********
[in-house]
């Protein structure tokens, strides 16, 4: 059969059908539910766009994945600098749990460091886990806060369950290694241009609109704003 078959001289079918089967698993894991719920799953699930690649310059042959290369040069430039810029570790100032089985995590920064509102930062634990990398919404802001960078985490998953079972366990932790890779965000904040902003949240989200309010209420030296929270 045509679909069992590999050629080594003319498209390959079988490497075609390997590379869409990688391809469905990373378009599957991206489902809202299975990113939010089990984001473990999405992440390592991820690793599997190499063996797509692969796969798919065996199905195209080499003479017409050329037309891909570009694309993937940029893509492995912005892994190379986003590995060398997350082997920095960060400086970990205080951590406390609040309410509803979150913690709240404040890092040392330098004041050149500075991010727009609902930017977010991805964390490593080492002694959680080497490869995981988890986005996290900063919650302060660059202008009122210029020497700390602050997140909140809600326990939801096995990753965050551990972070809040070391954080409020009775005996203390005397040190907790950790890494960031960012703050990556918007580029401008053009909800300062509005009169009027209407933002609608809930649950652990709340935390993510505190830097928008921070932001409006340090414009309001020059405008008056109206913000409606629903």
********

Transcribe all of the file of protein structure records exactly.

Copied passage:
[in-house]
């Protein structure tokens, strides 16, 4: 059969059908539910766009994945600098749990460091886990806060369950290694241009609109704003 078959001289079918089967698993894991719920799953699930690649310059042959290369040069430039810029570790100032089985995590920064509102930062634990990398919404802001960078985490998953079972366990932790890779965000904040902003949240989200309010209420030296929270 045509679909069992590999050629080594003319498209390959079988490497075609390997590379869409990688391809469905990373378009599957991206489902809202299975990113939010089990984001473990999405992440390592991820690793599997190499063996797509692969796969798919065996199905195209080499003479017409050329037309891909570009694309993937940029893509492995912005892994190379986003590995060398997350082997920095960060400086970990205080951590406390609040309410509803979150913690709240404040890092040392330098004041050149500075991010727009609902930017977010991805964390490593080492002694959680080497490869995981988890986005996290900063919650302060660059202008009122210029020497700390602050997140909140809600326990939801096995990753965050551990972070809040070391954080409020009775005996203390005397040190907790950790890494960031960012703050990556918007580029401008053009909800300062509005009169009027209407933002609608809930649950652990709340935390993510505190830097928008921070932001409006340090414009309001020059405008008056109206913000409606629903």